So, I was very happy to read Ms. Cain’s book. It is a good book. It’s also #21 on Amazon — it was higher last week when I checked, which means it’s obviously striking a nerve, and Ms. Cain just gave a TED talk, which means it’s going to get even bigger. Consider for a minute how publishers must’ve wet their pants over this book—while it’s estimated that 1/3-1/2 of us are introverts, I’d be willing to bet money that the fraction is much higher when it comes to people who read actually buy and read books. This is, essentially, a book of affirmation for readers, saying, “It’s okay that you’d rather snuggle up and read a book instead of go to that party on Friday night — you’re okay, there’s nothing wrong with you!” In fact, Cain writes this lovely passage in the acknowledgements:

In our house, reading was the primary group activity. On Saturday afternoons we curled up with our books in the den. It was the best of both worlds: you had the animal warmth of your family right next to you, but you also got to roam around the adventure-land inside your own head.

Now, I will admit: As someone who doesn’t have a thought until he says or scribbles it, I’m actually quite envious of introverts. Introversion is very helpful to writers: when it comes to getting work done, the ability to focus for hours on a task without intrusion or stimulation from the outside world? Priceless. (Where extroversion comes in handy is when it comes to selling the work and spreading the ideas.)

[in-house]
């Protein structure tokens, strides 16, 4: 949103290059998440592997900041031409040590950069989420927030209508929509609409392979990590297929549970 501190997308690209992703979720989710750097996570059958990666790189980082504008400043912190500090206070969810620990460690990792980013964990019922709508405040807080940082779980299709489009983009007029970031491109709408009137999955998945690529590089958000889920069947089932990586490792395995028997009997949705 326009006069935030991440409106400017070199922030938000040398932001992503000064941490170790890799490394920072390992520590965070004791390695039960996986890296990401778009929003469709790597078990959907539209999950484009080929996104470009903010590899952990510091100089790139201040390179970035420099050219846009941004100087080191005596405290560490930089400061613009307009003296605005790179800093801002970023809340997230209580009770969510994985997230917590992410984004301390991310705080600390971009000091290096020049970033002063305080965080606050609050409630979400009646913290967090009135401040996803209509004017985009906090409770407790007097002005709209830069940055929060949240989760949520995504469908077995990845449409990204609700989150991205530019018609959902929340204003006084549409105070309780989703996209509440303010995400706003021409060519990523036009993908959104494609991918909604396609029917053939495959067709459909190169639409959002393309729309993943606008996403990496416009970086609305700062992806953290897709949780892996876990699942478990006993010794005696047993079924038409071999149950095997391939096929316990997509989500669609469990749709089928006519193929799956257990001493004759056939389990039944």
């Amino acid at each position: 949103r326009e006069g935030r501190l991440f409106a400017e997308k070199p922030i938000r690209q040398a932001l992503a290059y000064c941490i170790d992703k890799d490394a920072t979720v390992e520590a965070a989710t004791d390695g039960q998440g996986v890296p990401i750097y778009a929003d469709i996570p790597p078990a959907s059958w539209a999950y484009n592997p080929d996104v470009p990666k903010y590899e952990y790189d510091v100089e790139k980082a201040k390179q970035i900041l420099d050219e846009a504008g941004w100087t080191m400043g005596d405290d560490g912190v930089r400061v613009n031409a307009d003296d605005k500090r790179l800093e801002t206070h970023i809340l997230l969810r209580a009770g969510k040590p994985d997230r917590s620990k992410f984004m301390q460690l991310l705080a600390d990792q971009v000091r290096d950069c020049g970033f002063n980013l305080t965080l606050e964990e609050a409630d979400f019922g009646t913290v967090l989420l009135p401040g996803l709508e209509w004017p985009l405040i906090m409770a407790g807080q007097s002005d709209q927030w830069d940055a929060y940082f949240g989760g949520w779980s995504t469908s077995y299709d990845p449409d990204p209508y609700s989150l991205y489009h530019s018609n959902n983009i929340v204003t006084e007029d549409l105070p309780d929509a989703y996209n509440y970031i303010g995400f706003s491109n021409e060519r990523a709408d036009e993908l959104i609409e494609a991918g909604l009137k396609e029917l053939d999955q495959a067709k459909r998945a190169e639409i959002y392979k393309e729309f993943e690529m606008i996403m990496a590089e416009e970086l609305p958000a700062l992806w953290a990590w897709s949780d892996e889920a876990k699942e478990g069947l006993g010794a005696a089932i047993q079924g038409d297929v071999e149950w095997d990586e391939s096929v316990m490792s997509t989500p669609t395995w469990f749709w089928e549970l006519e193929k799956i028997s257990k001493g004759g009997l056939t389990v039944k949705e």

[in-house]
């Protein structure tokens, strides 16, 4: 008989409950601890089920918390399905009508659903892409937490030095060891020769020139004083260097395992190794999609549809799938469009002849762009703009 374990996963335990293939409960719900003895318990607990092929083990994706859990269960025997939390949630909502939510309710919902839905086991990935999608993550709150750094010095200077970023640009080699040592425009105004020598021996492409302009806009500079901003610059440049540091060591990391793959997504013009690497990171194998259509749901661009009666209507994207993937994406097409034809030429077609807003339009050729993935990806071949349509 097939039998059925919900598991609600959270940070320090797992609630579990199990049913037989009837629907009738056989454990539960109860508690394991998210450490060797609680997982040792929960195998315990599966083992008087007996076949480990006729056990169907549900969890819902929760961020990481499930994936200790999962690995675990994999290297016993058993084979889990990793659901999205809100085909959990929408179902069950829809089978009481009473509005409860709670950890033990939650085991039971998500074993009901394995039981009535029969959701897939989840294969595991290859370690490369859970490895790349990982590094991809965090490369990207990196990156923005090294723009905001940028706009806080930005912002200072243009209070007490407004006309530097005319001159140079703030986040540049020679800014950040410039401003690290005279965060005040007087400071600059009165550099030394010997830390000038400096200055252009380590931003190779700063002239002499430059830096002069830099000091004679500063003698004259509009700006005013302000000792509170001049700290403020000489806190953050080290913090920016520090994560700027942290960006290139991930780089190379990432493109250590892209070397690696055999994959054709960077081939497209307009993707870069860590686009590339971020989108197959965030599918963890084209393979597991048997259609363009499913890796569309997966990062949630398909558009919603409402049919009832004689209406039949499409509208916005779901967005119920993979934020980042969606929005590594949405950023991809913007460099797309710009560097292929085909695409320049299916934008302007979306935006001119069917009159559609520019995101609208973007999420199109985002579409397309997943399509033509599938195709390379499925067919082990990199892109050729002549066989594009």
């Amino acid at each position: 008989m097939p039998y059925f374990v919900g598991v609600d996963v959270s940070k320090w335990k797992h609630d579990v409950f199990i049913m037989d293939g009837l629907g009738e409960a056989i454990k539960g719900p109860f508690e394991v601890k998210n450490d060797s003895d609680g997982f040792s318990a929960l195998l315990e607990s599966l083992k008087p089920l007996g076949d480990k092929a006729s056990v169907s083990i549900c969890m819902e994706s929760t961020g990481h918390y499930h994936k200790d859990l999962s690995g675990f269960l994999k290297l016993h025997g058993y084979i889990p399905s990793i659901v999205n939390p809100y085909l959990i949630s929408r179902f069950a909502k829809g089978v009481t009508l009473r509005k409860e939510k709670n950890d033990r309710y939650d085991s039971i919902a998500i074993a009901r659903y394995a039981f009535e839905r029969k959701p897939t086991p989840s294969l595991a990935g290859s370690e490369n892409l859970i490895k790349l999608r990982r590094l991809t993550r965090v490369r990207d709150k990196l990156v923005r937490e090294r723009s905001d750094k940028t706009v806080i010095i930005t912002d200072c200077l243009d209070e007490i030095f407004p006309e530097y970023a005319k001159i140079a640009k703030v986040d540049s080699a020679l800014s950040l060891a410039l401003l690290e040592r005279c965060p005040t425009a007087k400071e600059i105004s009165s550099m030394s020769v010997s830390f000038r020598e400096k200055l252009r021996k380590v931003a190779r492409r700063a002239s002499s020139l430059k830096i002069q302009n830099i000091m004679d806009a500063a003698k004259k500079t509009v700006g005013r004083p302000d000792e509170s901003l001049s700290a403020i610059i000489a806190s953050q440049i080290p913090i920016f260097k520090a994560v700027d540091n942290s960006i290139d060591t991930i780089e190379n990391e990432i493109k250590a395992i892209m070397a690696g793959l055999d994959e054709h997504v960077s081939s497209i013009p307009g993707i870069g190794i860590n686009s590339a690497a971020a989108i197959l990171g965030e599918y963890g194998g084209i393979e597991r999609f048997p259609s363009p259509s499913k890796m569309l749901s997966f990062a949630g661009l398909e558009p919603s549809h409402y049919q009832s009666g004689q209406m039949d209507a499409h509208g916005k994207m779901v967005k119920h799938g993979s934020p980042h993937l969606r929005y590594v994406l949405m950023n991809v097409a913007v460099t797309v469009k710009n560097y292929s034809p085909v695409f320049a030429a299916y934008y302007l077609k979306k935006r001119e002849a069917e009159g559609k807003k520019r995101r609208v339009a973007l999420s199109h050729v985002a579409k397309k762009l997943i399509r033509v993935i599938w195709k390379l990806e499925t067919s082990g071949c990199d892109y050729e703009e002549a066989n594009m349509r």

A book is what you bring to it, and I am an extroverted, book-crazy writer. A rare beast. Introverts tend to drive extroverts crazy anyways, but what drives them even crazier is the sneaking suspicion that somehow introverts are “smarter” than extroverts. But have no fear, on page 168, Cain finally admits: “Introverts are not smarter than extroverts.”

Anyways, my favorite chapter was “When Collaboration Kills Creativity: The Rise of the New Groupthink and the Power of Working Alone.” (This is an idea floating around right now—Jonah Lehrer had a piece in the New Yorker recently called “Brainstorming Doesn’t Work.”) Yes, I am an extrovert, but I hate open office plans, meetings, and brainstorming, and nothing drove me crazier in school than group projects. (“artists work best alone where they can control an invention’s design without a lot of other people designing it for marketing or some other committee…”)

There’s also a brilliant section describing a Tony Robbins seminar that reads like a George Saunders short story. Very, very funny.

This is a book that everyone—especially those not familiar with introversion—should probably read. Extroverts, you will find it annoying in spots, but then again, you’ve been annoying the shit out of the introverts you know for your whole life, so suck it up.

Just remember: we all contain multitudes.

156 notes

  1. elidot reblogged this from austinkleon
  2. radha-ratlion reblogged this from austinkleon
  3. elizabethbunsen reblogged this from austinkleon
  4. n1m1sha reblogged this from austinkleon
  5. visionorwakingdream reblogged this from austinkleon and added:
    This TED talk is the best thing I have seen in awhile. And now this book is totally on my wishlist.
  6. queerkegaard reblogged this from austinkleon
  7. armchairsuperhero reblogged this from austinkleon and added:
    I listened to an NPR story about this book, and it did seem interesting, if a little bit critical of extroverts. I may...
  8. fourmoreblocks reblogged this from austinkleon
  9. exiledgoddess reblogged this from elfyourmother
  10. reinayanami reblogged this from austinkleon
  11. harmoniousowl reblogged this from austinkleon
Subscribe to my newsletter and get new art, writing, and interesting links delivered to your inbox every week.